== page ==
The Tsalala young males are certainly too young to control territory, and are currently keeping a low-profile in the no-man’s land between the triangle of the Majingilane, Matshipiri and Birmingham coalitions.

With any changes in lion dynamics usually having a knock-on effect, any upheavals in the surrounding areas may well impact the current situation of the newly named Ntsevu Pride.

 

 

Filed under Lions Wildlife

About the Author

James Tyrrell

Photographic Guide/Media Team

James had hardly touched a camera when he came to Londolozi, but his writing skills were well developed, and he was quickly snapped up by the Londolozi blog team as a result. An environment rich in photographers helped him develop the photographic skills ...

More stories by James

13 Comments

on Mhangeni Breakaway Pride Renamed
    Bader says:

    Nice…i like the name! MalaMala recently called them the Kambula pride!

    Rae says:

    About how old are they? Are they from the 2013 cubs?

    Mary Beth Wheeler says:

    How is Ntsevu pronounced?

    Darlene Knott says:

    Very interesting!

    Ale says:

    Why dont Londolozi and Mala Mala coordinate while naming them creating all the confusion they spend more time towards East Kambula should have been kept as a name and they named the pride first

    James Tyrrell says:

    Hi Ale,
    The two reserves employ different systems for naming the prides.
    There shouldn’t be any confusion going forward as each lodge has stated what they will refer to the pride as. Ntsevu/Kambula… same lions, same amazing life stories.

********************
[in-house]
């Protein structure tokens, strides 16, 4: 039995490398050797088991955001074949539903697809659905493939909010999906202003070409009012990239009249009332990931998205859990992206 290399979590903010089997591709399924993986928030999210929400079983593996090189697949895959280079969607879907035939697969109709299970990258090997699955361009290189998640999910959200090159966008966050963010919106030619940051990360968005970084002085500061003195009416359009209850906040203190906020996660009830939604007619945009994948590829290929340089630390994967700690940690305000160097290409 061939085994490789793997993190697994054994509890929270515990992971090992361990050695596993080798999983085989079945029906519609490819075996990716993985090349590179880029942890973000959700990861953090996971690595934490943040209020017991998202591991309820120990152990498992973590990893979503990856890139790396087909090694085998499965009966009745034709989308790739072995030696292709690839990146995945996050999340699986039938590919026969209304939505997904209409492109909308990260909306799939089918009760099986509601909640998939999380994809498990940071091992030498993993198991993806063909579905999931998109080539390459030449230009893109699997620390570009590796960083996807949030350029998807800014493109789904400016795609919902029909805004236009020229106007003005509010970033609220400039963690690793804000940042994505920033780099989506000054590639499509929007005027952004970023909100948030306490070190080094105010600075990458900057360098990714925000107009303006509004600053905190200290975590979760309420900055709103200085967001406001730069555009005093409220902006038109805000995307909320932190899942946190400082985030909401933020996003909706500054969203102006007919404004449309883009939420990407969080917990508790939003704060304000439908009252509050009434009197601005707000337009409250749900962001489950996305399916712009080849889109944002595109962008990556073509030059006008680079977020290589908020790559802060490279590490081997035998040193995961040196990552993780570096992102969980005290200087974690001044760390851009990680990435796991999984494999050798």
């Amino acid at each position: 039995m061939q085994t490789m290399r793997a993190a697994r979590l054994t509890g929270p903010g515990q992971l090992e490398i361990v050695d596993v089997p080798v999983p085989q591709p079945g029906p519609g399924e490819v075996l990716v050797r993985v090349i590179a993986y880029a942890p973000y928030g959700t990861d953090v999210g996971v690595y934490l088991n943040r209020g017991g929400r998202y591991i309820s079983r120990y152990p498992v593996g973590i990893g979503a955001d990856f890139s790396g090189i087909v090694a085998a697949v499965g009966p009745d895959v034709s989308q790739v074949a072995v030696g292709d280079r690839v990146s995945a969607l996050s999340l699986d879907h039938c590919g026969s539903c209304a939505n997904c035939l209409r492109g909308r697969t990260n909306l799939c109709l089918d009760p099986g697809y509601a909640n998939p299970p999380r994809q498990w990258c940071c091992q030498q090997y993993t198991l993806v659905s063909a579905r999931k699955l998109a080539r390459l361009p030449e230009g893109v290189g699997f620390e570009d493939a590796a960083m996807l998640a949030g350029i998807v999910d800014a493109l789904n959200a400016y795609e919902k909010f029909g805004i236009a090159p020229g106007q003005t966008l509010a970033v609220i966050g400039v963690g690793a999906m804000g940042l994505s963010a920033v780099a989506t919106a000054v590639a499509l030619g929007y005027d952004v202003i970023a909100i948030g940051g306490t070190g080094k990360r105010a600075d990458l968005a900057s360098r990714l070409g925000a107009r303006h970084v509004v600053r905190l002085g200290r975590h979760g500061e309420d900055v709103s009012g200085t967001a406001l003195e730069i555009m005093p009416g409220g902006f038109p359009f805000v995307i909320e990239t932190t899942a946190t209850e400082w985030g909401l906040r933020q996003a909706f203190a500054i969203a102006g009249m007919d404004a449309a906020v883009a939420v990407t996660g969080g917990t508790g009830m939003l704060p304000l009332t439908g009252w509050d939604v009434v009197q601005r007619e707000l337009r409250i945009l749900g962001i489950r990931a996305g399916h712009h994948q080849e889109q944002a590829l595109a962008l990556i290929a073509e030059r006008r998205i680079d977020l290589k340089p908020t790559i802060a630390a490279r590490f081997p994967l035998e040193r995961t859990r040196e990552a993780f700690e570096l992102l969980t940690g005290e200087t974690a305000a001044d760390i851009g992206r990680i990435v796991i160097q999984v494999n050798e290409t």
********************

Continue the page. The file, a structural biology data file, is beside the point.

Regards

    Heilie Uys says:

    Dear James, The Londolozi posts are my highlight of the day and yours in particular. You write with a caring loving attitude for the bush and the animals. Give my love to Cathy. Heilie Uys

    Neeley says:

    Do they have 2 brothers? I believe this is the pride we saw this time last year when visiting northern Sabi Sands. they were just on the reserve we were visiting for 2 days. time enough to kill a buff,have a good meal & move on. At that time we were told they were the Breakaway Pride but was not told which Pride they broke away from.

    Bader says:

    In addition to what James said…MalaMala will always name a pride or coalition according to an area on the reserve no matter how well established or famous the name is. Examples: Mapogos (Mlowathi), Tsalala (Marthly), Sparta (Eyrfield), Southern pride (Selati), Birmingham (Gawrie), Majingilane (Manyeleti), even the Matimbas were referred to as the Clarendon Males.

    Jill Larone says:

    It’s good to see them doing well and hopefully we’ll see cubs again soon. I hope the Tsalala young males stay safe. Your pictures are beautiful, James!

    Lea says:

    Thanks James, nice blog. As the plot thickens – lion dynamics. Nice family group and I wish them much success.

    Chris says:

    The southern matimbas are 25 kilometers from the northern matimba and his coalition mate the Rockfig male. They all are in the Manyeleti.

    Kate Imrie says:

    The legacy of one lioness – the tailless female! what a legend!